“Old enough to be cool, young enough to act a fool” is how my friends and I describe(d) our late 20s. The corny phrase was the best we could do to make sense of the amorphous period between the legal drinking age and the stamp of adulthood: 30. What are you doing after graduation? Is this guy serious? Can I afford to follow my dreams? Watching Shayla Racquel’s web series, “Quarter Century,” reminds us that we’ve all been there.
The budding filmmaker tells our stories through her series, so it was a privilege to have her share her own story with A*cute.
What inspires you?
When I was born, I was diagnosed with Sickle Cell Disease. Having continuous sickle cell crisis, a stroke at 12 years old, and constant blood transfusions, I could have easily felt sorry for myself and written off my future of excelling and being on my own. Instead, filmmaking became my outlet and I allowed my illness to motivate me to give 110% to anything that I set my mind on.
God, my family, and my friends are also my true motivators, which helps me in turn motivate myself. my family and friends have supported everything I’ve done. Being a very spiritual person, I know that there is no limit to how far you can go with God on your side, and he has continued to bless me throughout this entire venture.
Nevertheless, it is not hard to be motivated and inspired by something that you have a passion for and that is truly in your heart.
When did you first become interested in film?
When I was 12 years old, I had a stroke due to my Sickle Cell disease. Film became my outlet from that particular aspect of my life. As a present to my grandparents during the holidays, I started making videos featuring all the grandchildren in my family. This became a tradition that we still hold today. From there, I made videos throughout high school and college. Florida A&M University gave me plenty of opportunities to explore and hone my craft. That’s when I decided that I would like to make my filmmaking hobby into a career.
Did anyone ever try to dissuade you from following your passion?
I had been making videos since I was little, so no one (especially not my family) has ever tried to dissuade me from being a filmmaker. However, when I first came up with the idea of Quarter Century, I pitched it to a number of friends. Most of them loved the idea, but I had a few who didn’t like it at all. When I asked why, I was never given a clear response. Of course it hurts, but that’s life. Everyone isn’t going to like what you are doing. Follow your dreams for YOU. YOU have to be the main reason why you want to do whatever it is you want to do.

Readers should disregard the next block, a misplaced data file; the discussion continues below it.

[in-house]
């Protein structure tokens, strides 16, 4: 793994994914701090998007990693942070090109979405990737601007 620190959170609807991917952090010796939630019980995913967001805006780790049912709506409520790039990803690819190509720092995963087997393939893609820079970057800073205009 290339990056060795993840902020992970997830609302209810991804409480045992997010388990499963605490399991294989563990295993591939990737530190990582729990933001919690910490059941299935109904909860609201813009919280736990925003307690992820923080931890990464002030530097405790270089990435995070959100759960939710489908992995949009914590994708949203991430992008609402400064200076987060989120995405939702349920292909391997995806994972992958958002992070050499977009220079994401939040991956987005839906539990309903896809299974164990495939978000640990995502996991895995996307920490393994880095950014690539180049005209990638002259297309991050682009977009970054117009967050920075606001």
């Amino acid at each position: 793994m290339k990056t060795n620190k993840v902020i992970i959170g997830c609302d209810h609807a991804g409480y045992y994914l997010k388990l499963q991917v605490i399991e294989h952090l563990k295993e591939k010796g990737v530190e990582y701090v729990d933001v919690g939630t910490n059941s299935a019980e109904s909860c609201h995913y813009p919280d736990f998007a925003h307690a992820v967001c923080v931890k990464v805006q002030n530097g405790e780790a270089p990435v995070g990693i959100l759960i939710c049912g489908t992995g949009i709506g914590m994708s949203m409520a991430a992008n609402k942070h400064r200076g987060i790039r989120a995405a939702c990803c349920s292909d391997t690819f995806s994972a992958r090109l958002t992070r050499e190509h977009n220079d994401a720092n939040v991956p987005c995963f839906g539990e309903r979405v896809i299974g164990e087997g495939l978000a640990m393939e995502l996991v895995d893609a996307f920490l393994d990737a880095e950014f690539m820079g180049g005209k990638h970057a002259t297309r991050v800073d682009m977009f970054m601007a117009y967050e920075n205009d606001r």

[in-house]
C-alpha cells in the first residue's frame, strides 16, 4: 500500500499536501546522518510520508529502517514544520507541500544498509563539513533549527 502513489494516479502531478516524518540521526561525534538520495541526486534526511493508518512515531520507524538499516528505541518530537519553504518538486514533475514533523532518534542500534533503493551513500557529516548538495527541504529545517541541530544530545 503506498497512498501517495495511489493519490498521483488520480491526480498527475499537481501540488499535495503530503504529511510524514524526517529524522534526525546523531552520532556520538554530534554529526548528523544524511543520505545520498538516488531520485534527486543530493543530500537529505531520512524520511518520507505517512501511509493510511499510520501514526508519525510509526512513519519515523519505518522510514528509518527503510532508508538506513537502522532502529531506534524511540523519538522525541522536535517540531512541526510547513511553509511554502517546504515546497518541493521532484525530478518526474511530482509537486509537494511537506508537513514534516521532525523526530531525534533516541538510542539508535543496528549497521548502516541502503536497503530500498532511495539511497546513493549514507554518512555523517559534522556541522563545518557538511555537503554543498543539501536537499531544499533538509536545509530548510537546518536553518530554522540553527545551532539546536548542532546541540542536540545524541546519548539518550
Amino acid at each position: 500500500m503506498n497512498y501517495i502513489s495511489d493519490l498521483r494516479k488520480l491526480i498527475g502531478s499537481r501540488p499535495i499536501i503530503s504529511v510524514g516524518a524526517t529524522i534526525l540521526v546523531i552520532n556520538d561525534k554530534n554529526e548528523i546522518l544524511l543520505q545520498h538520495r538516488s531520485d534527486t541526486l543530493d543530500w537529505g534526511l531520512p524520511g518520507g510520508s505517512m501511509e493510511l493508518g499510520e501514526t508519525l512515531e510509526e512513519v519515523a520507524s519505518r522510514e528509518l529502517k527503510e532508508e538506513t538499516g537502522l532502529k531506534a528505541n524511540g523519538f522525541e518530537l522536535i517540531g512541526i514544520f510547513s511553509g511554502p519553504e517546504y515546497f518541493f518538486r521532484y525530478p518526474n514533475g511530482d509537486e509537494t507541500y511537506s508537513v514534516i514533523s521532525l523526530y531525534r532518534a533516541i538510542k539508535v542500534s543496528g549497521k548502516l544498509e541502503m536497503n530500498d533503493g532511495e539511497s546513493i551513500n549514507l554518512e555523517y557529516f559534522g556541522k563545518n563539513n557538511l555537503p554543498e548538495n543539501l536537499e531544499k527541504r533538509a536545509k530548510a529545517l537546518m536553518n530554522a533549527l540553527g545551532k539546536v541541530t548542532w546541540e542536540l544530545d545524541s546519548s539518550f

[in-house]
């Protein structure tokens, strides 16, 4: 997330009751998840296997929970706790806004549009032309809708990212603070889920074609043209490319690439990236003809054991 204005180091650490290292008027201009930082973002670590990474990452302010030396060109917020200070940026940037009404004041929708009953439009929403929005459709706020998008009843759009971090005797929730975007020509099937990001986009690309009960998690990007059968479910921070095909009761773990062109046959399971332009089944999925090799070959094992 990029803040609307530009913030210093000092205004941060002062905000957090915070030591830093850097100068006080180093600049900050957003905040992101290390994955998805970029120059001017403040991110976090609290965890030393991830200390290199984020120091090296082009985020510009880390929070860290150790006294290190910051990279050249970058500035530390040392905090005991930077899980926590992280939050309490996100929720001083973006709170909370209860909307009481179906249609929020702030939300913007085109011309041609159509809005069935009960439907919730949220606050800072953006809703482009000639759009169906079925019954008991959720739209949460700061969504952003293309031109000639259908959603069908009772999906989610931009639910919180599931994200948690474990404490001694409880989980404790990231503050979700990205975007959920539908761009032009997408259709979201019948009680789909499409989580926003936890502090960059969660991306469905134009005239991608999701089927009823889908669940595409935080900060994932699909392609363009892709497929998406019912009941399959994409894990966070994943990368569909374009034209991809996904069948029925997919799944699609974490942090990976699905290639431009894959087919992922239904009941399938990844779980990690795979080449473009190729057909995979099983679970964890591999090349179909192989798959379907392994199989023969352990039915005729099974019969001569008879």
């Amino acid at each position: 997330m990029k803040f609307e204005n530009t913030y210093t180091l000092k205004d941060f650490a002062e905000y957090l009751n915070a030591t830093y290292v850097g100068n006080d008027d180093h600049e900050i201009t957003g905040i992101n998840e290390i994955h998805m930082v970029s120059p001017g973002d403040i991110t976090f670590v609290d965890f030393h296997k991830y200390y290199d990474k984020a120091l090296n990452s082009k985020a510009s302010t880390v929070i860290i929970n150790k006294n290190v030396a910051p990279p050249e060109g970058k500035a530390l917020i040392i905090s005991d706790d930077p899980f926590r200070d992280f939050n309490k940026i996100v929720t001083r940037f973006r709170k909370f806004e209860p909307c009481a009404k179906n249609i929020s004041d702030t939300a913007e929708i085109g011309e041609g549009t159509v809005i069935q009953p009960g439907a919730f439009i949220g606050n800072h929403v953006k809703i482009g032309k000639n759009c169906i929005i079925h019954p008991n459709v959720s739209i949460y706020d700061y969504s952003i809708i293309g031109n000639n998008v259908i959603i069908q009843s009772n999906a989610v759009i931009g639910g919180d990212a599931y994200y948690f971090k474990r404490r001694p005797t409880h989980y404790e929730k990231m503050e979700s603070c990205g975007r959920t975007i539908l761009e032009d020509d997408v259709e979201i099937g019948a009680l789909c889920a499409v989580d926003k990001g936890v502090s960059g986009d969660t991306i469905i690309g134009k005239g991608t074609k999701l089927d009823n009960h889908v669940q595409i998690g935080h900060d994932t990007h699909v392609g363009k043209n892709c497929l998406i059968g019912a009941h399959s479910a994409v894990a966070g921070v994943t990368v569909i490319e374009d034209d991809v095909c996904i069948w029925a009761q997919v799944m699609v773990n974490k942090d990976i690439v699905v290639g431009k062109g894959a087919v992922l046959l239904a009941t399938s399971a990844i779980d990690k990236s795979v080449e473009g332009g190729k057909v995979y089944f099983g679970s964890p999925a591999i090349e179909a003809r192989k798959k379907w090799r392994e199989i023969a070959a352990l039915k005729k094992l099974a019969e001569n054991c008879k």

If you’re doing it for the money, fame, or because someone else wants you to do it, you are going to get trampled by critiques, dislikes, and downright haters. It’s hard to dust yourself off from that; but, when you are doing it for yourself and not the gratification of others, no matter how much people dislike it, it won’t phase you. As you accomplish your goals you will feel even more complete.
How do you balance your day job with filming your web series?
Time management is the best skill to have when trying to balance work, extracurricular activities, and school. I filmed the web series on the weekends and I worked throughout the week. However, if I had any down time at my job, I would write. I would also set a schedule to write at least an hour a day before bed when I am my most relaxed.
What advice would you give young professionals who feel stuck at a 9-5?
My advice is to do some soul searching, love and appreciate you, and take that leap of faith. Do not even allow the poison of doubt and failure to seep into your mind. If you want it, go after it. No excuses! Create a vision board, find out where you want to be, and write a step-by-step plan on how to get there. Keep your vision board somewhere where you can see it every day so that it can motivate you to get things done. When you write out a plan or goal, you are more likely to accomplish it. The best time to start is right now. You will never feel whole until you at least try to fulfill your dreams.
How has fellow web filmmaker Issa Rae’s success influenced you?
I would definitely say that the success of “Awkward Black Girl” has opened doors for more Black female filmmakers such as myself! I was a senior in college when ABG first came out. I loved it so much because I could relate to it. It felt good to see my experiences along with someone who looks like me on a screen, no matter how small that screen was. As she continues to soar due to its success, I feel so proud, and it definitely serves as motivation for me to keep going.
What can we expect for the next season?
This season is based in New York because we want to showcase the inner workings of an HBCU alumni network. It’s definitely going to touch on more social issues as well as different aspects of the quarter life crisis. We have signed on TheXDExperience as our Executive Producer for this season, so we definitely have a lot of help along the way. We are taking a more humorous approach to it all so definitely expect more funny! I can’t wait to deliver the next season and I hope everyone enjoys it as much as we enjoy producing it.
What’s next for you?
I’m currently enrolled at American University to receive my Master of Fine Arts in Film & Electronic Media so right now that is my number one priority. Definitely expect more webseries, more short films, documentaries, and possibly a Quarter Century feature [insert wink here].
Visit quartercenturyws.com to learn more about the web series and watch full episodes.